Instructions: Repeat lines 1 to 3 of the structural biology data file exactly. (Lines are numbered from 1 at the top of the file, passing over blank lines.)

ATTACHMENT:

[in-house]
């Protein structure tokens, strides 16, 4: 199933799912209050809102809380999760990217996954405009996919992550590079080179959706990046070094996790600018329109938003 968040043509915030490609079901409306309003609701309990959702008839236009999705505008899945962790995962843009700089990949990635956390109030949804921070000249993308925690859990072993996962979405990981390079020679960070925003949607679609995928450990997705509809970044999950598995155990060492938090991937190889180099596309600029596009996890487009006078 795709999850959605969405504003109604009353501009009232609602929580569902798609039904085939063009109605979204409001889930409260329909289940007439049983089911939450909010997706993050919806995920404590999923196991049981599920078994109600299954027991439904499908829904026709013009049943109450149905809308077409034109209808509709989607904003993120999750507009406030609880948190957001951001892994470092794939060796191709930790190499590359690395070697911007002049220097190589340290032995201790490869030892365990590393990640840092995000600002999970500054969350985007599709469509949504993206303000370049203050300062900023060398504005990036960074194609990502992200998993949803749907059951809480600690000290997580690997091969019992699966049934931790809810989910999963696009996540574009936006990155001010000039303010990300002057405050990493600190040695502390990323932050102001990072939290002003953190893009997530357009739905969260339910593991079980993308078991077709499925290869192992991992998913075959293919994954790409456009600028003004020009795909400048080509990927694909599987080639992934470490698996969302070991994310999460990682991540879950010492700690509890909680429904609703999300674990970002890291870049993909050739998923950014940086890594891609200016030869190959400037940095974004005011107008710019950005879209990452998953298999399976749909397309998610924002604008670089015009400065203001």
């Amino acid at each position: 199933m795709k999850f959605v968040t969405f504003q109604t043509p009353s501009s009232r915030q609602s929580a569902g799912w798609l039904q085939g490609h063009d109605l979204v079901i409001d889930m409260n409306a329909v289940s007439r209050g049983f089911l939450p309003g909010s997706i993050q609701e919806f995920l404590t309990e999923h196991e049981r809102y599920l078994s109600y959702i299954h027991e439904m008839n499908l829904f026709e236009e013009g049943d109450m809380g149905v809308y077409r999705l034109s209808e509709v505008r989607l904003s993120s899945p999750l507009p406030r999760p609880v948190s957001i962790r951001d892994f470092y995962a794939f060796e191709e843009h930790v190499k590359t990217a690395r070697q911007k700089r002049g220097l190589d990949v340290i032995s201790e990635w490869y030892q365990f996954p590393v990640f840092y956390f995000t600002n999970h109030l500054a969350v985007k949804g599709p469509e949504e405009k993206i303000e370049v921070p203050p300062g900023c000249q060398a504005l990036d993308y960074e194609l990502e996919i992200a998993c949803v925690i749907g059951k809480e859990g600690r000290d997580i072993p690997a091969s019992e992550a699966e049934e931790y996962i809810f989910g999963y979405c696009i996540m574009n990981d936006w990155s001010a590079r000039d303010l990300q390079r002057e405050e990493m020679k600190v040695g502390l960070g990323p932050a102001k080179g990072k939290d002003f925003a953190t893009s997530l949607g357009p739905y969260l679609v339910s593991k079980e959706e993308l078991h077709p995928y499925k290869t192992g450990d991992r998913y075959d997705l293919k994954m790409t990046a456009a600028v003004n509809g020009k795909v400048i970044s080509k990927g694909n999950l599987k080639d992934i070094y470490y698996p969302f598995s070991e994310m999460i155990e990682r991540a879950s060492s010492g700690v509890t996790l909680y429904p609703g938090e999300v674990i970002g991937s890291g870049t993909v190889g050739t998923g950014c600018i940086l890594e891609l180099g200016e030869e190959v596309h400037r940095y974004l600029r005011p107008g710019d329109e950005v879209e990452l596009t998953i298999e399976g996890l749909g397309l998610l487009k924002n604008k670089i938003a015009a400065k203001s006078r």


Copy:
[in-house]
């Protein structure tokens, strides 16, 4: 199933799912209050809102809380999760990217996954405009996919992550590079080179959706990046070094996790600018329109938003 968040043509915030490609079901409306309003609701309990959702008839236009999705505008899945962790995962843009700089990949990635956390109030949804921070000249993308925690859990072993996962979405990981390079020679960070925003949607679609995928450990997705509809970044999950598995155990060492938090991937190889180099596309600029596009996890487009006078 795709999850959605969405504003109604009353501009009232609602929580569902798609039904085939063009109605979204409001889930409260329909289940007439049983089911939450909010997706993050919806995920404590999923196991049981599920078994109600299954027991439904499908829904026709013009049943109450149905809308077409034109209808509709989607904003993120999750507009406030609880948190957001951001892994470092794939060796191709930790190499590359690395070697911007002049220097190589340290032995201790490869030892365990590393990640840092995000600002999970500054969350985007599709469509949504993206303000370049203050300062900023060398504005990036960074194609990502992200998993949803749907059951809480600690000290997580690997091969019992699966049934931790809810989910999963696009996540574009936006990155001010000039303010990300002057405050990493600190040695502390990323932050102001990072939290002003953190893009997530357009739905969260339910593991079980993308078991077709499925290869192992991992998913075959293919994954790409456009600028003004020009795909400048080509990927694909599987080639992934470490698996969302070991994310999460990682991540879950010492700690509890909680429904609703999300674990970002890291870049993909050739998923950014940086890594891609200016030869190959400037940095974004005011107008710019950005879209990452998953298999399976749909397309998610924002604008670089015009400065203001």
């Amino acid at each position: 199933m795709k999850f959605v968040t969405f504003q109604t043509p009353s501009s009232r915030q609602s929580a569902g799912w798609l039904q085939g490609h063009d109605l979204v079901i409001d889930m409260n409306a329909v289940s007439r209050g049983f089911l939450p309003g909010s997706i993050q609701e919806f995920l404590t309990e999923h196991e049981r809102y599920l078994s109600y959702i299954h027991e439904m008839n499908l829904f026709e236009e013009g049943d109450m809380g149905v809308y077409r999705l034109s209808e509709v505008r989607l904003s993120s899945p999750l507009p406030r999760p609880v948190s957001i962790r951001d892994f470092y995962a794939f060796e191709e843009h930790v190499k590359t990217a690395r070697q911007k700089r002049g220097l190589d990949v340290i032995s201790e990635w490869y030892q365990f996954p590393v990640f840092y956390f995000t600002n999970h109030l500054a969350v985007k949804g599709p469509e949504e405009k993206i303000e370049v921070p203050p300062g900023c000249q060398a504005l990036d993308y960074e194609l990502e996919i992200a998993c949803v925690i749907g059951k809480e859990g600690r000290d997580i072993p690997a091969s019992e992550a699966e049934e931790y996962i809810f989910g999963y979405c696009i996540m574009n990981d936006w990155s001010a590079r000039d303010l990300q390079r002057e405050e990493m020679k600190v040695g502390l960070g990323p932050a102001k080179g990072k939290d002003f925003a953190t893009s997530l949607g357009p739905y969260l679609v339910s593991k079980e959706e993308l078991h077709p995928y499925k290869t192992g450990d991992r998913y075959d997705l293919k994954m790409t990046a456009a600028v003004n509809g020009k795909v400048i970044s080509k990927g694909n999950l599987k080639d992934i070094y470490y698996p969302f598995s070991e994310m999460i155990e990682r991540a879950s060492s010492g700690v509890t996790l909680y429904p609703g938090e999300v674990i970002g991937s890291g870049t993909v190889g050739t998923g950014c600018i940086l890594e891609l180099g200016e030869e190959v596309h400037r940095y974004l600029r005011p107008g710019d329109e950005v879209e990452l596009t998953i298999e399976g996890l749909g397309l998610l487009k924002n604008k670089i938003a015009a400065k203001s006078r």